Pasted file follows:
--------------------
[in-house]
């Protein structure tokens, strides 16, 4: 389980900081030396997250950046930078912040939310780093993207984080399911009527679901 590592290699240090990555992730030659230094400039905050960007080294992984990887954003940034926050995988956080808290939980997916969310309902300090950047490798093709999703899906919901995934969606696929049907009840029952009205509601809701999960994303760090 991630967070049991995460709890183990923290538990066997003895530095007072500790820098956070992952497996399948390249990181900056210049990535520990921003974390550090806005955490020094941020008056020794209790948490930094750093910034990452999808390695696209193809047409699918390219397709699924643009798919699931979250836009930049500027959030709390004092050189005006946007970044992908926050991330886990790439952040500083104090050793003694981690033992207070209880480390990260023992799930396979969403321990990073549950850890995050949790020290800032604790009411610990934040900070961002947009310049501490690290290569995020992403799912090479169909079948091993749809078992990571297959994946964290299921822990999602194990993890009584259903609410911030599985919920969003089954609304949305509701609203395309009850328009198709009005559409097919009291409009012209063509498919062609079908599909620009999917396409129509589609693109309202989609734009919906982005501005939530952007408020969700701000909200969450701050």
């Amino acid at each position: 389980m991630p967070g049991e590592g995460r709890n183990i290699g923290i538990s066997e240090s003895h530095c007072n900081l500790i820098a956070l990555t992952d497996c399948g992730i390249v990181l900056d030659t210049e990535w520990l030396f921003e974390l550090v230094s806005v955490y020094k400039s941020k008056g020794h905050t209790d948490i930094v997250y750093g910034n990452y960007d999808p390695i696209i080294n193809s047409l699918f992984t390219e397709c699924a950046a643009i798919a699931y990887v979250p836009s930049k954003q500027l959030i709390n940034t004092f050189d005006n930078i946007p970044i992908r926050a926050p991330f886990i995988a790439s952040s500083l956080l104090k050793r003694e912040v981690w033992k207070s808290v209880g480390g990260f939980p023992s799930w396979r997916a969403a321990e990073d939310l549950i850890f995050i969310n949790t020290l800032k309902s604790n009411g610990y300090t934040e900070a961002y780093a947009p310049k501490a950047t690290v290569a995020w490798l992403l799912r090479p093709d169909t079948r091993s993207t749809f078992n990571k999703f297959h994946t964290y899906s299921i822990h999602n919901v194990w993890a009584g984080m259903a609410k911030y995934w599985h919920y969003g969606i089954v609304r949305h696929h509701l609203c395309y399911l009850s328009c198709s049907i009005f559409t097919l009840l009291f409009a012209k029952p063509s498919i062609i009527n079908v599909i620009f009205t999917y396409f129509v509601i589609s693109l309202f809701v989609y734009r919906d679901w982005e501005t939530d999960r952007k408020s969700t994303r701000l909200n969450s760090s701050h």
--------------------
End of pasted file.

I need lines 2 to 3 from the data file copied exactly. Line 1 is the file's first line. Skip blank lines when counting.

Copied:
């Protein structure tokens, strides 16, 4: 389980900081030396997250950046930078912040939310780093993207984080399911009527679901 590592290699240090990555992730030659230094400039905050960007080294992984990887954003940034926050995988956080808290939980997916969310309902300090950047490798093709999703899906919901995934969606696929049907009840029952009205509601809701999960994303760090 991630967070049991995460709890183990923290538990066997003895530095007072500790820098956070992952497996399948390249990181900056210049990535520990921003974390550090806005955490020094941020008056020794209790948490930094750093910034990452999808390695696209193809047409699918390219397709699924643009798919699931979250836009930049500027959030709390004092050189005006946007970044992908926050991330886990790439952040500083104090050793003694981690033992207070209880480390990260023992799930396979969403321990990073549950850890995050949790020290800032604790009411610990934040900070961002947009310049501490690290290569995020992403799912090479169909079948091993749809078992990571297959994946964290299921822990999602194990993890009584259903609410911030599985919920969003089954609304949305509701609203395309009850328009198709009005559409097919009291409009012209063509498919062609079908599909620009999917396409129509589609693109309202989609734009919906982005501005939530952007408020969700701000909200969450701050």
């Amino acid at each position: 389980m991630p967070g049991e590592g995460r709890n183990i290699g923290i538990s066997e240090s003895h530095c007072n900081l500790i820098a956070l990555t992952d497996c399948g992730i390249v990181l900056d030659t210049e990535w520990l030396f921003e974390l550090v230094s806005v955490y020094k400039s941020k008056g020794h905050t209790d948490i930094v997250y750093g910034n990452y960007d999808p390695i696209i080294n193809s047409l699918f992984t390219e397709c699924a950046a643009i798919a699931y990887v979250p836009s930049k954003q500027l959030i709390n940034t004092f050189d005006n930078i946007p970044i992908r926050a926050p991330f886990i995988a790439s952040s500083l956080l104090k050793r003694e912040v981690w033992k207070s808290v209880g480390g990260f939980p023992s799930w396979r997916a969403a321990e990073d939310l549950i850890f995050i969310n949790t020290l800032k309902s604790n009411g610990y300090t934040e900070a961002y780093a947009p310049k501490a950047t690290v290569a995020w490798l992403l799912r090479p093709d169909t079948r091993s993207t749809f078992n990571k999703f297959h994946t964290y899906s299921i822990h999602n919901v194990w993890a009584g984080m259903a609410k911030y995934w599985h919920y969003g969606i089954v609304r949305h696929h509701l609203c395309y399911l009850s328009c198709s049907i009005f559409t097919l009840l009291f409009a012209k029952p063509s498919i062609i009527n079908v599909i620009f009205t999917y396409f129509v509601i589609s693109l309202f809701v989609y734009r919906d679901w982005e501005t939530d999960r952007k408020s969700t994303r701000l909200n969450s760090s701050h």